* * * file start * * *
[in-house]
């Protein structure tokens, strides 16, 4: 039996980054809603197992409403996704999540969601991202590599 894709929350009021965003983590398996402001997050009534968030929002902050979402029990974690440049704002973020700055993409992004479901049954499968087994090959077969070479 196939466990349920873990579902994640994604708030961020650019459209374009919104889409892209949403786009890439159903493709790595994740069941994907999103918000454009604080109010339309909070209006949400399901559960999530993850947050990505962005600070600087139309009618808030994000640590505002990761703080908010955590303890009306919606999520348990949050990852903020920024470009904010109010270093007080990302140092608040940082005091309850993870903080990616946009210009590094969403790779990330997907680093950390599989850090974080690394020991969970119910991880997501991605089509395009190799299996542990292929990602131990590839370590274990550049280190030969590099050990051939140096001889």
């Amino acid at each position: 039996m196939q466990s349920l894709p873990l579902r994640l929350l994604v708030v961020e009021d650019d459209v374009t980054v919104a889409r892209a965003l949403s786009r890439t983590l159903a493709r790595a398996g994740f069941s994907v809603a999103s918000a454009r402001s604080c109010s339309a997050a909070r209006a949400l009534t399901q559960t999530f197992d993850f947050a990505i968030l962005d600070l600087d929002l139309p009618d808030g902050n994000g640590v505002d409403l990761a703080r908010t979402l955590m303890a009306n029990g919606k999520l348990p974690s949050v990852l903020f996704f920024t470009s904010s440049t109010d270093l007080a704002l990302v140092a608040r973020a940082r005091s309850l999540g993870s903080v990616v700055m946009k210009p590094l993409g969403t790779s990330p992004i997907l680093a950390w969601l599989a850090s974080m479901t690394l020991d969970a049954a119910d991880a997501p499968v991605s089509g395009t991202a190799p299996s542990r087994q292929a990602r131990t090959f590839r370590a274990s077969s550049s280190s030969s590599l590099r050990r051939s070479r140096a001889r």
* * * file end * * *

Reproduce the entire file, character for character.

[in-house]
């Protein structure tokens, strides 16, 4: 039996980054809603197992409403996704999540969601991202590599 894709929350009021965003983590398996402001997050009534968030929002902050979402029990974690440049704002973020700055993409992004479901049954499968087994090959077969070479 196939466990349920873990579902994640994604708030961020650019459209374009919104889409892209949403786009890439159903493709790595994740069941994907999103918000454009604080109010339309909070209006949400399901559960999530993850947050990505962005600070600087139309009618808030994000640590505002990761703080908010955590303890009306919606999520348990949050990852903020920024470009904010109010270093007080990302140092608040940082005091309850993870903080990616946009210009590094969403790779990330997907680093950390599989850090974080690394020991969970119910991880997501991605089509395009190799299996542990292929990602131990590839370590274990550049280190030969590099050990051939140096001889």
């Amino acid at each position: 039996m196939q466990s349920l894709p873990l579902r994640l929350l994604v708030v961020e009021d650019d459209v374009t980054v919104a889409r892209a965003l949403s786009r890439t983590l159903a493709r790595a398996g994740f069941s994907v809603a999103s918000a454009r402001s604080c109010s339309a997050a909070r209006a949400l009534t399901q559960t999530f197992d993850f947050a990505i968030l962005d600070l600087d929002l139309p009618d808030g902050n994000g640590v505002d409403l990761a703080r908010t979402l955590m303890a009306n029990g919606k999520l348990p974690s949050v990852l903020f996704f920024t470009s904010s440049t109010d270093l007080a704002l990302v140092a608040r973020a940082r005091s309850l999540g993870s903080v990616v700055m946009k210009p590094l993409g969403t790779s990330p992004i997907l680093a950390w969601l599989a850090s974080m479901t690394l020991d969970a049954a119910d991880a997501p499968v991605s089509g395009t991202a190799p299996s542990r087994q292929a990602r131990t090959f590839r370590a274990s077969s550049s280190s030969s590599l590099r050990r051939s070479r140096a001889r």